74157: Quad 2-Line to 1-Line Data Selector/Multiplexer, Noninverting

74158: Quad 2-Line to 1-Line Data Selector/Multiplexer, Inverting

74159: 4-Line to 16-Line Decoder/Demultiplexer with open collector outputs

looks good! i wonder what a 5 input one looks like!

They don't make one a 4 input one is big enough. You can cascade them so you can make what ever size you want.

74147: 10-Line to 4-Line Priority Encoder

74148: 8-Line to 3-Line Priority Encoder

Two of my favorite TTL chips.

oh dear. i am sorry. i just realized that i need a shift register and not a decoder.

a decoder would be a good way to reduce many pins to few, but i would only be able to control one of the output pins at a time. so this would be great if i wanted to light up one led at a time in the matrix. but if i ever wanted to light up multiple ones, im gonna need a shift register. and i just realized why.

learning thank you all

eventually lighting up multiple leds even with latches becomes cumbersome, you loose a little brightness but you can flicker each led one at a time, and fairly slow (in cpu time) so the eye picks it up as a solid image

i just realized that i need a shift register and not a decoder

Well you can add a latch onto a multiplexer to give you a steady output. The 74LS259 is one such 8 bit addressable latch. I use it in this project:- http://www.thebox.myzen.co.uk/Hardware/Transistor_Tester.html To generate 16 outputs. The advantage over a shift register is that you just have to update the bit you want to change and it is much faster changing a bit than outputting all 16 bits or so with a shift register.

a decoder would be a good way to reduce many pins to few, but i would only be able to control one of the output pins at a time. so this would be great if i wanted to light up one led at a time in the matrix.

Yes. Or in the case of a matrix display, also useful for selecting one row at a time.

but if i ever wanted to light up multiple ones, im gonna need a shift register.

You can also combine using a shiftregister and a decoder with a matrix display. Using a shiftregister for column data and a 3-to-8 line decoder for (de?)multiplexing the rows, for example. To further reduce pins needed, the decoder can be connected to a counter (but then some synchronizing measures should be taken, like resetting the counter each frame or similar).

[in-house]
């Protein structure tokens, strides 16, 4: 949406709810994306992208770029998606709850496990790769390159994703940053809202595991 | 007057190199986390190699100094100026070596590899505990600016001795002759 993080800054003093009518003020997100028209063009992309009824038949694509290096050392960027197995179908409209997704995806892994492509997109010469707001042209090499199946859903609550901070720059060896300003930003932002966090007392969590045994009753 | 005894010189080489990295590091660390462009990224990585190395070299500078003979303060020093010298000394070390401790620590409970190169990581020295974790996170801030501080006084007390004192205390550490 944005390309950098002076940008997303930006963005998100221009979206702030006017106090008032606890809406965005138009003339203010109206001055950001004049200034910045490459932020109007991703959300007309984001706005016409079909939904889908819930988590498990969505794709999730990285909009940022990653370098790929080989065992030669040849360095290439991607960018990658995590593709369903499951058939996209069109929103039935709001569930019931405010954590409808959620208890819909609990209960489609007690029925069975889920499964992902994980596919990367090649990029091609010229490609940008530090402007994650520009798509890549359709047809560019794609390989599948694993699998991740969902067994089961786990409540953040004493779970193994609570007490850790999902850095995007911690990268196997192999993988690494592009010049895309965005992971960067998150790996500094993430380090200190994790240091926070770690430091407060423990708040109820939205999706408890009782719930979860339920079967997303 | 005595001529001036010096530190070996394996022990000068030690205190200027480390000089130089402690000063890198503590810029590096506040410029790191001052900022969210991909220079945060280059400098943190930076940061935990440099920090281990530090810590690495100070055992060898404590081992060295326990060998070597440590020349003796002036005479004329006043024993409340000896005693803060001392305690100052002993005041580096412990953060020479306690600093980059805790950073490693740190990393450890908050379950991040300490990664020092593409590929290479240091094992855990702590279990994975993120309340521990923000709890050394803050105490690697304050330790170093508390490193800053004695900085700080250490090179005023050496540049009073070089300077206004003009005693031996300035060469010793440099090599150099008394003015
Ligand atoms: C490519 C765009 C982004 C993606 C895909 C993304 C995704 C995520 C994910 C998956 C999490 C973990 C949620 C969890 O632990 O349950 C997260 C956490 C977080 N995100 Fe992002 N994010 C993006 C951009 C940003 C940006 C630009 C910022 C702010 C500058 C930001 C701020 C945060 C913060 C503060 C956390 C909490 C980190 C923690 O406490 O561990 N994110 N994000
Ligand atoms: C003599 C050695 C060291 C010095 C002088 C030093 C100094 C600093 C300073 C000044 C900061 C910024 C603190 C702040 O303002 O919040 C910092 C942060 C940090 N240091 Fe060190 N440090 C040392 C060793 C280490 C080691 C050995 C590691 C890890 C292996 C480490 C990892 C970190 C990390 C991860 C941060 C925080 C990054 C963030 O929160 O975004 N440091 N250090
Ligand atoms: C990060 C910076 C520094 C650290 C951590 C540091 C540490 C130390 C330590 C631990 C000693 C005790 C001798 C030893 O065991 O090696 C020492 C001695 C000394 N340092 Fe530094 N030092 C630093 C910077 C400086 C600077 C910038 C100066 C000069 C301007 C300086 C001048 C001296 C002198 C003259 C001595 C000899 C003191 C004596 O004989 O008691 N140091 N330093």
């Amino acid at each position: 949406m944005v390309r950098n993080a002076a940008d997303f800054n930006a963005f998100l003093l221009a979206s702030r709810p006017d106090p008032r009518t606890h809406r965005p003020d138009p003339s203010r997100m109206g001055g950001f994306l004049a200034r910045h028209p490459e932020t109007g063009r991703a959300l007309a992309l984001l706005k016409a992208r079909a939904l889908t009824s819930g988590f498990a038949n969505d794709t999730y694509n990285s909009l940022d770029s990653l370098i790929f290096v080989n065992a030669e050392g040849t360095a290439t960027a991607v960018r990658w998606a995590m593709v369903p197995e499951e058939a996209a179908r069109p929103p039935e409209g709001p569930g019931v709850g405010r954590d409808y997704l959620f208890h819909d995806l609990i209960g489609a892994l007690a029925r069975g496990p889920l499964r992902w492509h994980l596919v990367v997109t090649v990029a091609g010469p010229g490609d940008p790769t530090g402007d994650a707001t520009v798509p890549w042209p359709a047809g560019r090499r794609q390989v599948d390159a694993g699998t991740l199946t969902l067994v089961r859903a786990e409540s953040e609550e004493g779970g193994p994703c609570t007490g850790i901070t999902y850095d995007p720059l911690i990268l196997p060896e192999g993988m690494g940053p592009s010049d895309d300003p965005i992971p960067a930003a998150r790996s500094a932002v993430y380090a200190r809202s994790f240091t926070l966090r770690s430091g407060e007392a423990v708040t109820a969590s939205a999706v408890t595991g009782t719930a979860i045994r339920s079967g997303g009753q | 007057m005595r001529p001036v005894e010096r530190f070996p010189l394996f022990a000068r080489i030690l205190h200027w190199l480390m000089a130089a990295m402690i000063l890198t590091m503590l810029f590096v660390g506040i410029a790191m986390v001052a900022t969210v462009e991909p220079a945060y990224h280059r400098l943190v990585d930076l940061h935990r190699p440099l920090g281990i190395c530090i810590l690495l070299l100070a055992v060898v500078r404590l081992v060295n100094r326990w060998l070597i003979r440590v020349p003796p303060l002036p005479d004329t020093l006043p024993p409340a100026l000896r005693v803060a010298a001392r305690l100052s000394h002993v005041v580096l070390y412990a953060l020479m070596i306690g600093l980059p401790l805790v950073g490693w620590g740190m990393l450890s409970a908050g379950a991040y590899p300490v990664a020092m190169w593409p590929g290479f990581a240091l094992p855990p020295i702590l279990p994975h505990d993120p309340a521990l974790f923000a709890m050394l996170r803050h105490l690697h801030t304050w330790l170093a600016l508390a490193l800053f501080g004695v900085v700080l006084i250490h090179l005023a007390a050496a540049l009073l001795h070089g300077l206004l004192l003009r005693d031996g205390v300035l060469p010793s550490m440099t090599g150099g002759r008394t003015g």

You should have some form of driver, especially for the rows as these may source/sink the currents for one hole row (all columns, if row multiplexing is used) at once.

Another alternative to the 74HC138 is the 74HC238 (outputs inverted).

Btw, what is really correct to say: row multiplexing, or row demultiplexing? I think the last but everyone (me included) seems to say row multiplexing.

You can also combine using a shiftregister and a decoder with a matrix display.

As used on this project:- http://www.thebox.myzen.co.uk/Hardware/Econo_Monome.html

Very nice build! Also a really nice video of it! (The music was...interesting :P )

I have a similar method used here: http://www.arduino.cc/cgi-bin/yabb2/YaBB.pl?num=1256090448. Old code though, that is (finally) better now. Also this is not a finished project, it was just a test for another project not using any 8x8 matrices at all.

In fact I took this up again yesterday with the intent to finally make it a more permanent system (boxing it eventually), and also improve on it slightly. I don't have common cathode matrices anymore, so I modified it for common anode matrices, and swapped the 74HC138 for a 74HC238, among other things. Also having 16 buttons via 74HC165 PISOs. Basically I just want to make a dual 8x8 matrix display thing to play with programming it mainly.